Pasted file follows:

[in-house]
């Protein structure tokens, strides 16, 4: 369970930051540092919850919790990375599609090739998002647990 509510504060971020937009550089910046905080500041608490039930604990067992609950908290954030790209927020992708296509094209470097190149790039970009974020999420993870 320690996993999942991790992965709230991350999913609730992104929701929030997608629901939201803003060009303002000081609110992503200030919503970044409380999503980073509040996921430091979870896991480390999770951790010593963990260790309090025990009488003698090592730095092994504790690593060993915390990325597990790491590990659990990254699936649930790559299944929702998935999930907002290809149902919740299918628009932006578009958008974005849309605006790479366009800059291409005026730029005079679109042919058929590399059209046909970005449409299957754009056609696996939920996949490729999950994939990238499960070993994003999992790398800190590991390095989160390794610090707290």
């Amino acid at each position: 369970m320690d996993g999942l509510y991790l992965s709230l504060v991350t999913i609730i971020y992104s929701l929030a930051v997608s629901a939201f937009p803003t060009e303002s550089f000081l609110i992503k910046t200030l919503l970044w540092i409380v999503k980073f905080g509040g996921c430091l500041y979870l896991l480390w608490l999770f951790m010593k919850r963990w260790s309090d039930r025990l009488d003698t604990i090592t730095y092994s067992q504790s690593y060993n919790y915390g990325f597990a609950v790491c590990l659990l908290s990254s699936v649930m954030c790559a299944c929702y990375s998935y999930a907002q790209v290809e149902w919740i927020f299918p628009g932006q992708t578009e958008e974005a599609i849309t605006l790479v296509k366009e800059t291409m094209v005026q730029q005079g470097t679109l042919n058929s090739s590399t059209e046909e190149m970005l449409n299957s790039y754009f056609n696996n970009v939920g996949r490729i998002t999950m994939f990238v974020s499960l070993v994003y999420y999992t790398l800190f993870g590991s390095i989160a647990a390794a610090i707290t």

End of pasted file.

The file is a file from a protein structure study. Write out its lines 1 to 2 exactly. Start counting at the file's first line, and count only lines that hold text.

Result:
[in-house]
């Protein structure tokens, strides 16, 4: 369970930051540092919850919790990375599609090739998002647990 509510504060971020937009550089910046905080500041608490039930604990067992609950908290954030790209927020992708296509094209470097190149790039970009974020999420993870 320690996993999942991790992965709230991350999913609730992104929701929030997608629901939201803003060009303002000081609110992503200030919503970044409380999503980073509040996921430091979870896991480390999770951790010593963990260790309090025990009488003698090592730095092994504790690593060993915390990325597990790491590990659990990254699936649930790559299944929702998935999930907002290809149902919740299918628009932006578009958008974005849309605006790479366009800059291409005026730029005079679109042919058929590399059209046909970005449409299957754009056609696996939920996949490729999950994939990238499960070993994003999992790398800190590991390095989160390794610090707290």